Tantalum Ball for Orthopedic Markers

If you are looking for high-quality products, please feel free to contact us and send an inquiry, email: brad@ihpa.net

Tantalum is a non-ferromagnetic metal with good radiographic opacity and bio-compatibility. It is therefore suitable for orthopedic X-ray markers applied in medical devices made from surgical quality plastic or titanium alloy. The markers offer high sphericity and adequate mechanical properties to withstand the impact of insertion. Orthopedic marker balls or beads, also known as X-ray markers, are used to identify the site of fractures, tumors and dislocations in bones and joints. The X-ray markers are placed during surgery to guide the surgeon and allow subsequent verification that the implant has been properly placed. The X-ray markers must be very precisely located and positioned to avoid any potential interference with the patient’s surrounding tissues or other implants.

During the mechanochemical synthesis process, various phases of tantalum hydrides were obtained “in situ” by high energy ball milling. Starting powders of a-Bi2O3 and (Bi2O3)80(Ta)20 were milled in an oxygen-free argon-filled glove box environment for varying times and the resulting powders were analyzed by X-ray diffraction, scanning electron microscopy with energy dispersive spectrometry and thermogravimetric analysis (TGA) to determine the structural evolution.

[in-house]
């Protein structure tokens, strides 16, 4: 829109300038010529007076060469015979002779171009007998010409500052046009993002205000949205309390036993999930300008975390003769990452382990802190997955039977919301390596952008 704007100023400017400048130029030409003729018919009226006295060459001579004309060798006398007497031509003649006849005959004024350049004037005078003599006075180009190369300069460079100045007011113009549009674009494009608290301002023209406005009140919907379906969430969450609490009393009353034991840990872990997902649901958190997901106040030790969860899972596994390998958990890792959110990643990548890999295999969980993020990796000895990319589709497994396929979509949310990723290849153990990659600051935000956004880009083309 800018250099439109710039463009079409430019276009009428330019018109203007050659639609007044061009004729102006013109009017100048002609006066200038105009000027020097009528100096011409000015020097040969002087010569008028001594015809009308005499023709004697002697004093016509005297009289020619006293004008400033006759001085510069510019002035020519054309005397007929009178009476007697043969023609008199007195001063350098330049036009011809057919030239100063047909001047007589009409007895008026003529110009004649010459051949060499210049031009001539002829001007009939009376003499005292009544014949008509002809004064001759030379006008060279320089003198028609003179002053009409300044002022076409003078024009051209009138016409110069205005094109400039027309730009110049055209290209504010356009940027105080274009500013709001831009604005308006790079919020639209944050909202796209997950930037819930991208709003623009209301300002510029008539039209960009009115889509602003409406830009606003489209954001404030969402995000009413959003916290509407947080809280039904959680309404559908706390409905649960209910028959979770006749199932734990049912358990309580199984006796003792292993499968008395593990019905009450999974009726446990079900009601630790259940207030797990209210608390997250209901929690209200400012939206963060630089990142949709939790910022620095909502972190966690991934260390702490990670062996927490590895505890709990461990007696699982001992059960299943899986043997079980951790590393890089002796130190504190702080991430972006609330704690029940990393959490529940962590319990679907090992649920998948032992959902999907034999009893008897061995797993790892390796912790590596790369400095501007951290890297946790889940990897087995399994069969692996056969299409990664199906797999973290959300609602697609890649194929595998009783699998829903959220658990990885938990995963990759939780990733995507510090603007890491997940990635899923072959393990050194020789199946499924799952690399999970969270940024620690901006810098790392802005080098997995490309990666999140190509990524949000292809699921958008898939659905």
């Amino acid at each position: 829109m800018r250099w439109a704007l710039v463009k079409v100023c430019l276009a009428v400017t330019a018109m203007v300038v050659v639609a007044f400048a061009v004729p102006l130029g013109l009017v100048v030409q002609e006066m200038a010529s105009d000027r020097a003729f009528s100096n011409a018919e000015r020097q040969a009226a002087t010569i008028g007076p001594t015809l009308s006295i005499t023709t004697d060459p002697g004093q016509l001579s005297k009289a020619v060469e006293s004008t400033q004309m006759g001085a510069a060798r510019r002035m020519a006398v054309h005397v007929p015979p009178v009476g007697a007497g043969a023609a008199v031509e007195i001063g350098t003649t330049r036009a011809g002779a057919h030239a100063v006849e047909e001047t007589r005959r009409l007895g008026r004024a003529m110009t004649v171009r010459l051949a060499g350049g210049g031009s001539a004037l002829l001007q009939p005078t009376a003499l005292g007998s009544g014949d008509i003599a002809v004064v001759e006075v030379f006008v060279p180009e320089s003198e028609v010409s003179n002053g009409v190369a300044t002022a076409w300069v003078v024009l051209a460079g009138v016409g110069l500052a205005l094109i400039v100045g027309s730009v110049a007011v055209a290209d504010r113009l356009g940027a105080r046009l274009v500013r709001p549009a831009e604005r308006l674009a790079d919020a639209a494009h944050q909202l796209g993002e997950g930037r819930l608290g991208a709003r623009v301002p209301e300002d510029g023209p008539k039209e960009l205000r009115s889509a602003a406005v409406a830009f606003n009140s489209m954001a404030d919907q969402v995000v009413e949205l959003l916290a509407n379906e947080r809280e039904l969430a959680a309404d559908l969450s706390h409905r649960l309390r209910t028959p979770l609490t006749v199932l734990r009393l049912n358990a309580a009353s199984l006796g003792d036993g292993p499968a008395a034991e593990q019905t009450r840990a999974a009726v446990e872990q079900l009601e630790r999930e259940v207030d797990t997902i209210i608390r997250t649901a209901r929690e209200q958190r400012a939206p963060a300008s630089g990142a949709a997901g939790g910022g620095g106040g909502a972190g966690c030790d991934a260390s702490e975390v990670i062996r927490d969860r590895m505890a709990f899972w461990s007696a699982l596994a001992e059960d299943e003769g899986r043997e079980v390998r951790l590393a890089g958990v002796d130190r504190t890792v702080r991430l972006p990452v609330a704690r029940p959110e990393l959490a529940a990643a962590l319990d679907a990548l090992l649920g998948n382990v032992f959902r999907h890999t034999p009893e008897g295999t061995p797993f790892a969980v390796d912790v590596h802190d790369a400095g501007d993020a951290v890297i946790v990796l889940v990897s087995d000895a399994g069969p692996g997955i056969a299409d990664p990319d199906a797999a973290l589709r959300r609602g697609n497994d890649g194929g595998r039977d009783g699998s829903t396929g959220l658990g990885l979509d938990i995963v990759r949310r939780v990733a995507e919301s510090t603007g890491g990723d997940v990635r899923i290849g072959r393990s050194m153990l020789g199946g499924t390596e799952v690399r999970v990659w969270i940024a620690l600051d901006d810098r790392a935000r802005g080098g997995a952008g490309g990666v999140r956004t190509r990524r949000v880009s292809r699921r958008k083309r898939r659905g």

Tantalum has a tendency to gall, similar to pure copper, so generous lubrication is required when using high speed tooling. Moreover, it can be fusion or resistance welded but only when the surface is clean. It is not advisable to use a torch on Tantalum as it may burn or spark if it comes into contact with other metals.